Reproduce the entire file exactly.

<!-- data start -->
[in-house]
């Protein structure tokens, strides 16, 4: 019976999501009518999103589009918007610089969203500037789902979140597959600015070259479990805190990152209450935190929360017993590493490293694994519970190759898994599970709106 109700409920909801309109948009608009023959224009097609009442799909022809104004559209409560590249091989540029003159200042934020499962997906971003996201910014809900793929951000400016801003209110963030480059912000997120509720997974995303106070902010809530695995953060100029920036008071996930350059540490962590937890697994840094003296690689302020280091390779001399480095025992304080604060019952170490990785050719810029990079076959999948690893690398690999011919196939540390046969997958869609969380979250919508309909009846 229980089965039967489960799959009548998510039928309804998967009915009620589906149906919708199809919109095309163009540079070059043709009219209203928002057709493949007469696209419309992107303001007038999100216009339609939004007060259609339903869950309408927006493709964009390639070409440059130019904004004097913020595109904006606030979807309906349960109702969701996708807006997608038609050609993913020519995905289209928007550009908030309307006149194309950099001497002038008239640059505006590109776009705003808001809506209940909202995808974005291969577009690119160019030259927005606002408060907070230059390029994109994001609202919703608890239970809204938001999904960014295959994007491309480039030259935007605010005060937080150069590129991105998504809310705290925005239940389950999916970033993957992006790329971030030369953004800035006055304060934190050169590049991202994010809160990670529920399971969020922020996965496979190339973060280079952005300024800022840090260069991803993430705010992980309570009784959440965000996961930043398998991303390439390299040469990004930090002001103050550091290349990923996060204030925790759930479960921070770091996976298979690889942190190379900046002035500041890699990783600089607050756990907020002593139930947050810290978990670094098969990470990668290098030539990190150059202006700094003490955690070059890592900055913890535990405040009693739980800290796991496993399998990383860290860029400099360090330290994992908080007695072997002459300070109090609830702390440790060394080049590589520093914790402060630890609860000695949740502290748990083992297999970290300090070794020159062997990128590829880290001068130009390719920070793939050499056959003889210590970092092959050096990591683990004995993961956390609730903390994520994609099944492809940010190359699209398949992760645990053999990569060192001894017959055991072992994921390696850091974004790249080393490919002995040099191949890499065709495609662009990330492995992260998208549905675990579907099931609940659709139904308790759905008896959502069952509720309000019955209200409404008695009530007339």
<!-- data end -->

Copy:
[in-house]
């Protein structure tokens, strides 16, 4: 019976999501009518999103589009918007610089969203500037789902979140597959600015070259479990805190990152209450935190929360017993590493490293694994519970190759898994599970709106 109700409920909801309109948009608009023959224009097609009442799909022809104004559209409560590249091989540029003159200042934020499962997906971003996201910014809900793929951000400016801003209110963030480059912000997120509720997974995303106070902010809530695995953060100029920036008071996930350059540490962590937890697994840094003296690689302020280091390779001399480095025992304080604060019952170490990785050719810029990079076959999948690893690398690999011919196939540390046969997958869609969380979250919508309909009846 229980089965039967489960799959009548998510039928309804998967009915009620589906149906919708199809919109095309163009540079070059043709009219209203928002057709493949007469696209419309992107303001007038999100216009339609939004007060259609339903869950309408927006493709964009390639070409440059130019904004004097913020595109904006606030979807309906349960109702969701996708807006997608038609050609993913020519995905289209928007550009908030309307006149194309950099001497002038008239640059505006590109776009705003808001809506209940909202995808974005291969577009690119160019030259927005606002408060907070230059390029994109994001609202919703608890239970809204938001999904960014295959994007491309480039030259935007605010005060937080150069590129991105998504809310705290925005239940389950999916970033993957992006790329971030030369953004800035006055304060934190050169590049991202994010809160990670529920399971969020922020996965496979190339973060280079952005300024800022840090260069991803993430705010992980309570009784959440965000996961930043398998991303390439390299040469990004930090002001103050550091290349990923996060204030925790759930479960921070770091996976298979690889942190190379900046002035500041890699990783600089607050756990907020002593139930947050810290978990670094098969990470990668290098030539990190150059202006700094003490955690070059890592900055913890535990405040009693739980800290796991496993399998990383860290860029400099360090330290994992908080007695072997002459300070109090609830702390440790060394080049590589520093914790402060630890609860000695949740502290748990083992297999970290300090070794020159062997990128590829880290001068130009390719920070793939050499056959003889210590970092092959050096990591683990004995993961956390609730903390994520994609099944492809940010190359699209398949992760645990053999990569060192001894017959055991072992994921390696850091974004790249080393490919002995040099191949890499065709495609662009990330492995992260998208549905675990579907099931609940659709139904308790759905008896959502069952509720309000019955209200409404008695009530007339």